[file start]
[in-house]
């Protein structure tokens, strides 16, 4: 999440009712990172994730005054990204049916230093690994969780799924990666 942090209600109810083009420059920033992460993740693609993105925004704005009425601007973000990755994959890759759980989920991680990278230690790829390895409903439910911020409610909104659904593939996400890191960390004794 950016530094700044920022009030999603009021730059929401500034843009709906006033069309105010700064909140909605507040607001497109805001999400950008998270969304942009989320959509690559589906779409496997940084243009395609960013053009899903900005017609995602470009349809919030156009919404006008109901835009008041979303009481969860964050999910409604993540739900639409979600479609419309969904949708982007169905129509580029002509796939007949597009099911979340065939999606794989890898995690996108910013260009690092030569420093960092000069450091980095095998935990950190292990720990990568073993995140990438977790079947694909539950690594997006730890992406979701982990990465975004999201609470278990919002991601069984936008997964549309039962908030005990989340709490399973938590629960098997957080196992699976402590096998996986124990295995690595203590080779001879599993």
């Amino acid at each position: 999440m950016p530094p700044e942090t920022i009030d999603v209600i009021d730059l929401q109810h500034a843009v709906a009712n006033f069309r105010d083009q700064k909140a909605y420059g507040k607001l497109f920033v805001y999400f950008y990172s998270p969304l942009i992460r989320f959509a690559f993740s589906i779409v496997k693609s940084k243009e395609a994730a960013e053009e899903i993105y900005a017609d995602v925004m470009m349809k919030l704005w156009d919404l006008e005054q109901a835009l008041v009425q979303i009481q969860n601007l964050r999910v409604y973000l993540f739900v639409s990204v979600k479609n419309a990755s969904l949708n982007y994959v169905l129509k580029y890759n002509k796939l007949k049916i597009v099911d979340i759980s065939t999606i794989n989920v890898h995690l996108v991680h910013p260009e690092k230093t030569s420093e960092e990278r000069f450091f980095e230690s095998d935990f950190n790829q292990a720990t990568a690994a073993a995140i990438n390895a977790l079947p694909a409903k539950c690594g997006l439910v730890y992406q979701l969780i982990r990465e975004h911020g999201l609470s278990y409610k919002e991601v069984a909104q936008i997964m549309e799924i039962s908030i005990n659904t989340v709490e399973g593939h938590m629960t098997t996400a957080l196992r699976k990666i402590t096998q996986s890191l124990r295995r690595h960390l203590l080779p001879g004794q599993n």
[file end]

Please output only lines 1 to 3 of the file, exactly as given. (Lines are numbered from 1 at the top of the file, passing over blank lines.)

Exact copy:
[in-house]
């Protein structure tokens, strides 16, 4: 999440009712990172994730005054990204049916230093690994969780799924990666 942090209600109810083009420059920033992460993740693609993105925004704005009425601007973000990755994959890759759980989920991680990278230690790829390895409903439910911020409610909104659904593939996400890191960390004794 950016530094700044920022009030999603009021730059929401500034843009709906006033069309105010700064909140909605507040607001497109805001999400950008998270969304942009989320959509690559589906779409496997940084243009395609960013053009899903900005017609995602470009349809919030156009919404006008109901835009008041979303009481969860964050999910409604993540739900639409979600479609419309969904949708982007169905129509580029002509796939007949597009099911979340065939999606794989890898995690996108910013260009690092030569420093960092000069450091980095095998935990950190292990720990990568073993995140990438977790079947694909539950690594997006730890992406979701982990990465975004999201609470278990919002991601069984936008997964549309039962908030005990989340709490399973938590629960098997957080196992699976402590096998996986124990295995690595203590080779001879599993």
């Amino acid at each position: 999440m950016p530094p700044e942090t920022i009030d999603v209600i009021d730059l929401q109810h500034a843009v709906a009712n006033f069309r105010d083009q700064k909140a909605y420059g507040k607001l497109f920033v805001y999400f950008y990172s998270p969304l942009i992460r989320f959509a690559f993740s589906i779409v496997k693609s940084k243009e395609a994730a960013e053009e899903i993105y900005a017609d995602v925004m470009m349809k919030l704005w156009d919404l006008e005054q109901a835009l008041v009425q979303i009481q969860n601007l964050r999910v409604y973000l993540f739900v639409s990204v979600k479609n419309a990755s969904l949708n982007y994959v169905l129509k580029y890759n002509k796939l007949k049916i597009v099911d979340i759980s065939t999606i794989n989920v890898h995690l996108v991680h910013p260009e690092k230093t030569s420093e960092e990278r000069f450091f980095e230690s095998d935990f950190n790829q292990a720990t990568a690994a073993a995140i990438n390895a977790l079947p694909a409903k539950c690594g997006l439910v730890y992406q979701l969780i982990r990465e975004h911020g999201l609470s278990y409610k919002e991601v069984a909104q936008i997964m549309e799924i039962s908030i005990n659904t989340v709490e399973g593939h938590m629960t098997t996400a957080l196992r699976k990666i402590t096998q996986s890191l124990r295995r690595h960390l203590l080779p001879g004794q599993n």